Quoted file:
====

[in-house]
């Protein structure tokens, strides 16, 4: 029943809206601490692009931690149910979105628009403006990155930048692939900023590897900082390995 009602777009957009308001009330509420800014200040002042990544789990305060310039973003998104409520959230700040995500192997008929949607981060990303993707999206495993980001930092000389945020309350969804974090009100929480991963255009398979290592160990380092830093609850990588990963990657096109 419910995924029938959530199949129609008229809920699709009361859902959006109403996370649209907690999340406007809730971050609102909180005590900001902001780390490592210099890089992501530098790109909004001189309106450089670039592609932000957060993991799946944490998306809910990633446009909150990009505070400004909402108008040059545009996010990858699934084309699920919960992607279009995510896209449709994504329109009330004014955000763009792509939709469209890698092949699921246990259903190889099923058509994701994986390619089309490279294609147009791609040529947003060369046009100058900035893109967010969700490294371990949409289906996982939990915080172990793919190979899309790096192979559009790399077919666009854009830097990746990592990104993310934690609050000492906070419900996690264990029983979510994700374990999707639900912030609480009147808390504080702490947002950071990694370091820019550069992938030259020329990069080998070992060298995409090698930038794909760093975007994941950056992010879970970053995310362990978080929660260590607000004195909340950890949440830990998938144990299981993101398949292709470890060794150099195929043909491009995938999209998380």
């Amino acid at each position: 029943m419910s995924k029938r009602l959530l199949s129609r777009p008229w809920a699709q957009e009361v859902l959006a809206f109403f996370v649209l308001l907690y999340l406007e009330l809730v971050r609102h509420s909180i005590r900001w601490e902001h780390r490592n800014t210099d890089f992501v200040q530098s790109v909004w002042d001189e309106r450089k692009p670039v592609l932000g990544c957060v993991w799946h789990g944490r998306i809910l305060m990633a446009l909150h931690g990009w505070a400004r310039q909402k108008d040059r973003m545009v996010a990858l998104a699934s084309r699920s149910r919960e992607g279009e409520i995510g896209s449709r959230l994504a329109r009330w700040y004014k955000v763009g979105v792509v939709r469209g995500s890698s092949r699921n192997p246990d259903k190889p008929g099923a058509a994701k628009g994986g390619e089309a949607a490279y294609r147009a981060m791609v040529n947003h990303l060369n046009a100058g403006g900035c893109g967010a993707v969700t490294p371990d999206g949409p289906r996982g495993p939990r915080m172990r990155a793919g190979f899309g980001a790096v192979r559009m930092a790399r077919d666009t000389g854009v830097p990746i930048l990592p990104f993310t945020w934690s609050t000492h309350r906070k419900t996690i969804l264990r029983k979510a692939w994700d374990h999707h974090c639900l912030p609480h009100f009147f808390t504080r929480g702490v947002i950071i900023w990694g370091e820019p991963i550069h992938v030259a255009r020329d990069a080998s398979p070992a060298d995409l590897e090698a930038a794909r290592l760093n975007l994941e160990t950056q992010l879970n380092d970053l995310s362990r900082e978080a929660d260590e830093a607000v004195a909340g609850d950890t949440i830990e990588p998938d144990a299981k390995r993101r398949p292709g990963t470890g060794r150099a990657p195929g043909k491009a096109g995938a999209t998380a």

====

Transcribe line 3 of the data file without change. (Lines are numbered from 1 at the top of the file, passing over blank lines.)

């Amino acid at each position: 029943m419910s995924k029938r009602l959530l199949s129609r777009p008229w809920a699709q957009e009361v859902l959006a809206f109403f996370v649209l308001l907690y999340l406007e009330l809730v971050r609102h509420s909180i005590r900001w601490e902001h780390r490592n800014t210099d890089f992501v200040q530098s790109v909004w002042d001189e309106r450089k692009p670039v592609l932000g990544c957060v993991w799946h789990g944490r998306i809910l305060m990633a446009l909150h931690g990009w505070a400004r310039q909402k108008d040059r973003m545009v996010a990858l998104a699934s084309r699920s149910r919960e992607g279009e409520i995510g896209s449709r959230l994504a329109r009330w700040y004014k955000v763009g979105v792509v939709r469209g995500s890698s092949r699921n192997p246990d259903k190889p008929g099923a058509a994701k628009g994986g390619e089309a949607a490279y294609r147009a981060m791609v040529n947003h990303l060369n046009a100058g403006g900035c893109g967010a993707v969700t490294p371990d999206g949409p289906r996982g495993p939990r915080m172990r990155a793919g190979f899309g980001a790096v192979r559009m930092a790399r077919d666009t000389g854009v830097p990746i930048l990592p990104f993310t945020w934690s609050t000492h309350r906070k419900t996690i969804l264990r029983k979510a692939w994700d374990h999707h974090c639900l912030p609480h009100f009147f808390t504080r929480g702490v947002i950071i900023w990694g370091e820019p991963i550069h992938v030259a255009r020329d990069a080998s398979p070992a060298d995409l590897e090698a930038a794909r290592l760093n975007l994941e160990t950056q992010l879970n380092d970053l995310s362990r900082e978080a929660d260590e830093a607000v004195a909340g609850d950890t949440i830990e990588p998938d144990a299981k390995r993101r398949p292709g990963t470890g060794r150099a990657p195929g043909k491009a096109g995938a999209t998380a």